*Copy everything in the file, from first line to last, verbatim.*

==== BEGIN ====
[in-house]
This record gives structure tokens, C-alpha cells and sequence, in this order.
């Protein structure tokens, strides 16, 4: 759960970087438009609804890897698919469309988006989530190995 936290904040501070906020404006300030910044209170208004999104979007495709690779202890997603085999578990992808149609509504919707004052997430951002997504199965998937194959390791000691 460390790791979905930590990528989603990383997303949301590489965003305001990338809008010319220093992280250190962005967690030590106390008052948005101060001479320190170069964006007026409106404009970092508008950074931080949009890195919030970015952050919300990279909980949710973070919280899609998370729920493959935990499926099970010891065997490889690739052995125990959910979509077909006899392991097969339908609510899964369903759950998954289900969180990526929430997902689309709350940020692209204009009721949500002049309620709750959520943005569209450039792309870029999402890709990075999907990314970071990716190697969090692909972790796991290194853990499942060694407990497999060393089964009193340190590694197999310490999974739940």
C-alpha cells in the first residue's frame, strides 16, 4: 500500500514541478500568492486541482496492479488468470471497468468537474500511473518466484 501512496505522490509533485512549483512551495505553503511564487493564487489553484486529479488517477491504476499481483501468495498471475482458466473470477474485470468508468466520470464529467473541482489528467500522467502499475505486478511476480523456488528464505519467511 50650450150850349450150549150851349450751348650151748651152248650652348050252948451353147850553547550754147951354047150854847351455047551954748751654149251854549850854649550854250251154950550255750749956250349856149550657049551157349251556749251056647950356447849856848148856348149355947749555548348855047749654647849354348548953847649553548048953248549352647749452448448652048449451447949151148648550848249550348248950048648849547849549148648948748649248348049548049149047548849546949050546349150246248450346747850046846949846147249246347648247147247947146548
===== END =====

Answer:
[in-house]
This record gives structure tokens, C-alpha cells and sequence, in this order.
């Protein structure tokens, strides 16, 4: 759960970087438009609804890897698919469309988006989530190995 936290904040501070906020404006300030910044209170208004999104979007495709690779202890997603085999578990992808149609509504919707004052997430951002997504199965998937194959390791000691 460390790791979905930590990528989603990383997303949301590489965003305001990338809008010319220093992280250190962005967690030590106390008052948005101060001479320190170069964006007026409106404009970092508008950074931080949009890195919030970015952050919300990279909980949710973070919280899609998370729920493959935990499926099970010891065997490889690739052995125990959910979509077909006899392991097969339908609510899964369903759950998954289900969180990526929430997902689309709350940020692209204009009721949500002049309620709750959520943005569209450039792309870029999402890709990075999907990314970071990716190697969090692909972790796991290194853990499942060694407990497999060393089964009193340190590694197999310490999974739940």
C-alpha cells in the first residue's frame, strides 16, 4: 500500500514541478500568492486541482496492479488468470471497468468537474500511473518466484 501512496505522490509533485512549483512551495505553503511564487493564487489553484486529479488517477491504476499481483501468495498471475482458466473470477474485470468508468466520470464529467473541482489528467500522467502499475505486478511476480523456488528464505519467511 50650450150850349450150549150851349450751348650151748651152248650652348050252948451353147850553547550754147951354047150854847351455047551954748751654149251854549850854649550854250251154950550255750749956250349856149550657049551157349251556749251056647950356447849856848148856348149355947749555548348855047749654647849354348548953847649553548048953248549352647749452448448652048449451447949151148648550848249550348248950048648849547849549148648948748649248348049548049149047548849546949050546349150246248450346747850046846949846147249246347648247147247947146548